Whos keeping an eye on me....

Monday, 9 November 2015

Turkey October 2015

A week in Turkey with friends in the cooler part of the year was a nice change to the usually stifling heat that we endure during the summer months of July and August. As always we stay in the mountain village of Uzumulu, high above the coastal town of Fethiye in South West Turkey. The village is still pretty well untouched by commercialism and hasn't lost its unique Turkish charm, that said it was noticeable that some trees had been taken down in preparation for development on the outskirts of the village, the usual good numbers of Syrian Woodpeckers were down to just a few pairs..... maybe the season was partly to blame as much as the loss of trees in this one area!

We planned to have a relaxing "doing nothing" week but we managed to fit in 3 descent trips within about an hours drive and also a local trip to the wonderful Cadianda ruins further up the mountain from the village.

I keep a list  of garden birds in Uzumulu and managed to add a few new species this year. Along with the year on year regulars such as Eurasian Jay, Syrian Woodpecker, Chaffinch, Goldfinch ETC (the Orphean Warblers and Olivaceous Warblers have moved on by September) I added Serin, a pair of Black Redstart, a dozen White Wagtail and a female Blackcap. My first ever Hummingbird Hawk-moth was a nice surprise in the garden, it returned on numerous occasions during the week.

Serin (also Chaffinch, Goldfinch and Greenfinch)
 

 
Jay
 


Syrian Woodpecker
 

 

In the Pine forest behind the garden I did my pilgrimage to find the brilliant Krupers Nuthatch and dually watched 3 individuals feeding in the early morning sun, Dozens of Willow Warblers were in the same area and I also added Goldcrest and Song Thrush as new birds for the Turkey list. It was nice to watch a few Sombre Tits this time rather the distant views I have endured in the past as single birds came directly to the garden to feed very early in the morning, unfortunately the images I got were in dense shade..... But heyho.
 
Krupers Nuthatch
 


Sombre Tit
 


An hours drive to Patara ruins was fruitful not only as Liz and myself for the first time managed to walk all the paths around the site which took in ruins that we had not seen before but it also took us close to part of the marshes.
 
About Patara
I couldn't have said it better myself!.......




Marsh Harrier and Hobby were the raptors on show with crippling views of a Hobby chasing Dragonflies around the smaller pools. The area also held a dozen or so Reed Warblers, Cettis Warbler, Red Backed Shrikes a single Rufous Tailed Scrub Robin while the wetlands had plenty of Little Egrets, Little Grebe and a lone Snipe.

Red Backed Shrike - female
 

Red Backed Shrike -male


Marshes and more ruins at Patara

 
Reed Warbler
 


Even more Hummingbird Hawk-moths were on show while we also found this little fella hopping around the ruins, first thought was a Gerbil?



Lizard - sunbathing
 
 

The bird of the holiday was the stunning Blue Rock Thrush. At least a few pairs were on the site, a life bird for me so I was happy to return a few days later to see them again..... although I did catch up with even more at Tlos ruins.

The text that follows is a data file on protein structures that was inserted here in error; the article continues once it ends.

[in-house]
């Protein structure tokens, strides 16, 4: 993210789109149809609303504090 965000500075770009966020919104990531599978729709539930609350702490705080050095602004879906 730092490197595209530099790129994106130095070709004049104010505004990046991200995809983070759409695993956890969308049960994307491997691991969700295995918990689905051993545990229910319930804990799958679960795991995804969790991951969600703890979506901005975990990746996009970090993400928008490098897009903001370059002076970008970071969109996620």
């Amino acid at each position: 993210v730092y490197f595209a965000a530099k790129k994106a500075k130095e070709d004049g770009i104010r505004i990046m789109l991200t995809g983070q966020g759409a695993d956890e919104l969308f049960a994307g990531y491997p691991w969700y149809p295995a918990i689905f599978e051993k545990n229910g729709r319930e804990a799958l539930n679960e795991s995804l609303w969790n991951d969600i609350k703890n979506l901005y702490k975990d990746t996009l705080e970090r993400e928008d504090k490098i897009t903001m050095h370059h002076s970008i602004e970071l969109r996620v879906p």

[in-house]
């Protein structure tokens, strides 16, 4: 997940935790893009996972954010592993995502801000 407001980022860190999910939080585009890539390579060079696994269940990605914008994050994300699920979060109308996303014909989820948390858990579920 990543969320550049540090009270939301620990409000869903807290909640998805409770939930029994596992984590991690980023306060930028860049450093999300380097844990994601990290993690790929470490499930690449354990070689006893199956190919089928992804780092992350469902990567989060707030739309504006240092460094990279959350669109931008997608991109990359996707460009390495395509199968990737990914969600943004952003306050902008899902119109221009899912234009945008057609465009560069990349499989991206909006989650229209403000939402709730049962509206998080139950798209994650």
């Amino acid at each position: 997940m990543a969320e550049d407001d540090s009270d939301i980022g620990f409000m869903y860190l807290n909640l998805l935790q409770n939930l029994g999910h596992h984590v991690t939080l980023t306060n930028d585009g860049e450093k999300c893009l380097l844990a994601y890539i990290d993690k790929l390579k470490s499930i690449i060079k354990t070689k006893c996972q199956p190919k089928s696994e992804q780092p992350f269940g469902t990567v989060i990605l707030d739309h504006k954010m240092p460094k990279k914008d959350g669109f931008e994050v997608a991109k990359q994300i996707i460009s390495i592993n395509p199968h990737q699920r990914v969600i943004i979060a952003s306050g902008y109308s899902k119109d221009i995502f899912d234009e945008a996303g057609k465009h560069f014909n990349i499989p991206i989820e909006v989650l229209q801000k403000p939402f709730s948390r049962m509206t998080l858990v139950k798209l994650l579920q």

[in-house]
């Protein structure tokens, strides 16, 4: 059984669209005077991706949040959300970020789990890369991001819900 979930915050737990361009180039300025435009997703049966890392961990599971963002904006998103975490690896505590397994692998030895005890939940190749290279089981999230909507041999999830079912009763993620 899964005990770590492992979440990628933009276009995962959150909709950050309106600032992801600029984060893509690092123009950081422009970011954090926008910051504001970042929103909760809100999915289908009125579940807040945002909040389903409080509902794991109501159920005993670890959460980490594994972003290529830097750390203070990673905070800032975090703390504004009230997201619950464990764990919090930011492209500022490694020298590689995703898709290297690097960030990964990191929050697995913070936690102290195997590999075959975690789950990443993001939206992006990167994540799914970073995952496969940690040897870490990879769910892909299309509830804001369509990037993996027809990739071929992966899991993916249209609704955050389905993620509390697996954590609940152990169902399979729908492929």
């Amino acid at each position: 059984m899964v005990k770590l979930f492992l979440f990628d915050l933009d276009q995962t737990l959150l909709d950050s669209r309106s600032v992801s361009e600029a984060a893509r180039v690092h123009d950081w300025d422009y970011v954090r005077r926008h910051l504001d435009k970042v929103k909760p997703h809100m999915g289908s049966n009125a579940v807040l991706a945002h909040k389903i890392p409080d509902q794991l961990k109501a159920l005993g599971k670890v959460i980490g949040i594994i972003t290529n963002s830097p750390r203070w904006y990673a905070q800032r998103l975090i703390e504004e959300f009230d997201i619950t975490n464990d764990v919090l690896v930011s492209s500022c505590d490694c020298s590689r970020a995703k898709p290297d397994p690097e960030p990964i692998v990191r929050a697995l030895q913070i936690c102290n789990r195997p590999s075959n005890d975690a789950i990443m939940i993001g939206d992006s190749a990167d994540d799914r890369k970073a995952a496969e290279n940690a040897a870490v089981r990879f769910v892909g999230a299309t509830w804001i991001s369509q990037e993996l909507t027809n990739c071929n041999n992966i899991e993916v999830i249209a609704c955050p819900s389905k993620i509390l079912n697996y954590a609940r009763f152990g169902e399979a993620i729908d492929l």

The default birds of the site were huge flocks of Corn Buntings which attracted the attention of a pair of Kestrels which stumped me for a while as they seemed to be hunting "Falcon style" as they swooped in to the flock on numerous occasions. Black Redstarts and good numbers of Stonechat were prevalent on most overhead wires, on top of  bushes or simply on the ruins while a stunning Finsch's Wheatear kept to the lower lying areas of the ruins usually flying from stone to stone at a safe distance.
Finsch's Wheatear
 






Black Redstart
 

Stonechat
 


 

Whilst driving to Tlos two large Eagles caught my eye flying low and infront of the car, I was just able pull over and get  out to watch them fly across the path of the car and out of site over some trees unfortunately they didn't reappear but Greater Spotted Eagles frequent the area and are the default species around the areas of YakaPark \ Tlos.
 
Looking down on the Lycian city of Tlos



the upper City
 



rather threatening clouds over Tlos
 

amphitheatre
 


Lycian tombs
 




At Tlos the usual Western Rock Nuthatch were loud and visible (although there is an old lady that has a souvenir stall where she sells really annoying versions of the Nuthatch call in a form of whistle), large flocks of Linnet, Crested Larks also a few Blue Rock Thrush and Black Redstart.
 
Male Black Redstart


Crested Lark
 


Western Rock Nuthatch
 


Just before returning  home the lads had a morning out with a drive upto Cadianda to see the Roman ruins. Its a brilliant site that has been taken over by woodland which gives it a real mountain fortress feel high up overlooking the coastal city of Fethiye.
 
 Simon, Phil, Pat and Kevin
 


and we just about reach the eight of the highest peaks....
 

Local speciality..... Krupers Nuthatch



5 comments:

Margaret Adamson said...

What a wonderful place eto visst. Fabulous scenery, looks like good company and marvellou sbirds seen. Loved the Black Redstart

Simon Douglas Thompson said...

What a bird that wheatear is, stunning plumage. The jay is noticeably differnt from our UK ones.

Liz said...

Fabulous bird finds and wonderful ruins!

Andrew Fulton said...

A wonderful post Dave...

Stewart M said...

Great post. I spent some time in Turkey about 25 years ago - birding was on the back burner those days, shame really! Well there is always next year!

Cheers - Stewart M - Melbourne

PS: glad you liked the 'wordy' post - although my 'gallery' gets more traffic I work harder on the words!